PLOT Slay those dragons.
RATED T for Teen
DETAILS Nintendo 3DS; $39.99
BOTTOM LINE It’s hot stuff.
After issuing new Monster Hunter iterations across multiple platforms for years, Capcom gives us Monster Hunter Generations, a best-of album (think Michael Jackson’s “Number Ones” or “Legend” from Bob Marley and the Wailers) with exciting innovations stirred into the mix.
Players start Generations as novice hunters in Bherna, the village next door to the Wycademy (a corporation that studies monsters). After they master simple gathering quests, the difficulty level ramps up, and they must eliminate pesky velociraptor-like Jaggis. Then they’ll engage in combat with earthshaking dragons.
The learning curve and levels of difficulty are the persistent hurdles in Monster Hunter. Players will put in hours of practice before they’re ready to anticipate and dodge sudden monster attacks. To ease newbies into the combat, Capcom has introduced two novel concepts — Hunter Styles and Hunter Arts.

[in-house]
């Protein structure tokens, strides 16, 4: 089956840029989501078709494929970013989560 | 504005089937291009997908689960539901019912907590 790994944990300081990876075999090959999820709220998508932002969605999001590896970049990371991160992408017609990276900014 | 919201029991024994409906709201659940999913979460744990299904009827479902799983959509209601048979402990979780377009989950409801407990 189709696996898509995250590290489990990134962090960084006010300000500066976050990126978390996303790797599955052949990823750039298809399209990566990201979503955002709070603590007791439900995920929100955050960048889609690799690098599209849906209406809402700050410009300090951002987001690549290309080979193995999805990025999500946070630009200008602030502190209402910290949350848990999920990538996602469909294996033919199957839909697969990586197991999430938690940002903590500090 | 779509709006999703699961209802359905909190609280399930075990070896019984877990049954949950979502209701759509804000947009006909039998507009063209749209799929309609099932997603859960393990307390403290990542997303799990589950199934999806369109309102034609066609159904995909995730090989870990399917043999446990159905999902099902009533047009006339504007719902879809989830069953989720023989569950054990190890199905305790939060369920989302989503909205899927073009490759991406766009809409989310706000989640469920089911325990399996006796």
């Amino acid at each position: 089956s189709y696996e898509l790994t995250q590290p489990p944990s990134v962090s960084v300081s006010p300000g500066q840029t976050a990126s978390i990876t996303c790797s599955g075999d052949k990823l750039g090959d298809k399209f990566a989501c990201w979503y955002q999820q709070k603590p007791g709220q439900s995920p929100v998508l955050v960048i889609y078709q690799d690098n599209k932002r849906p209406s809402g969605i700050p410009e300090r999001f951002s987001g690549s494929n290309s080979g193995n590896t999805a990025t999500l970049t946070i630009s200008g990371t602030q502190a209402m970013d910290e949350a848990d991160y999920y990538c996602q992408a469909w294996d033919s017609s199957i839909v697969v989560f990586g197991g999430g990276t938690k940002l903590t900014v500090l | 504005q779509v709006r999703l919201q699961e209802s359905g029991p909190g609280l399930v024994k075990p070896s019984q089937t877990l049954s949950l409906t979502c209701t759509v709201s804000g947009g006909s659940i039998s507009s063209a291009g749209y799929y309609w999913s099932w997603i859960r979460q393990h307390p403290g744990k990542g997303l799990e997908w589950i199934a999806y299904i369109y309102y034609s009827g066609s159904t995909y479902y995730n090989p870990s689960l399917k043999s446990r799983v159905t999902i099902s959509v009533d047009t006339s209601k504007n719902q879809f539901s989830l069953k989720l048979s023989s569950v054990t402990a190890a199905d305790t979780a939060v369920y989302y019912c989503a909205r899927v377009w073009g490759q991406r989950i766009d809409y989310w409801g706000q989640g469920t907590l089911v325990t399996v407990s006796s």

The Hunter Styles include four options for attacking a monster. The standard mode is called Guild Style. The new Strike Style, with its simple combo moves, is just right for novices. Aerial Style involves climbing atop a beast to attack at close range. And the Adept Style demands lightning-fast reflexes to dodge deadly blows and mount counterattacks.
Hunter Arts are game-changing moves that accrue as players do battle. These often involve a weapon that can deliver death blows to intimidating Gammoths. Some Hunter Arts can be used for evasion; for instance, an Absolute Evasion enables a player to escape a monster long enough to drink a restorative potion.
The game also introduces four new flagship beasts, as well as Deviant versions of the behemoths. The new elements give this game more depth and refinement, though fewer places to explore than its predecessors.
With its well-designed gateway to the series — plus combat, mode and monster enhancements — Generations will keep newcomers and experience players happy.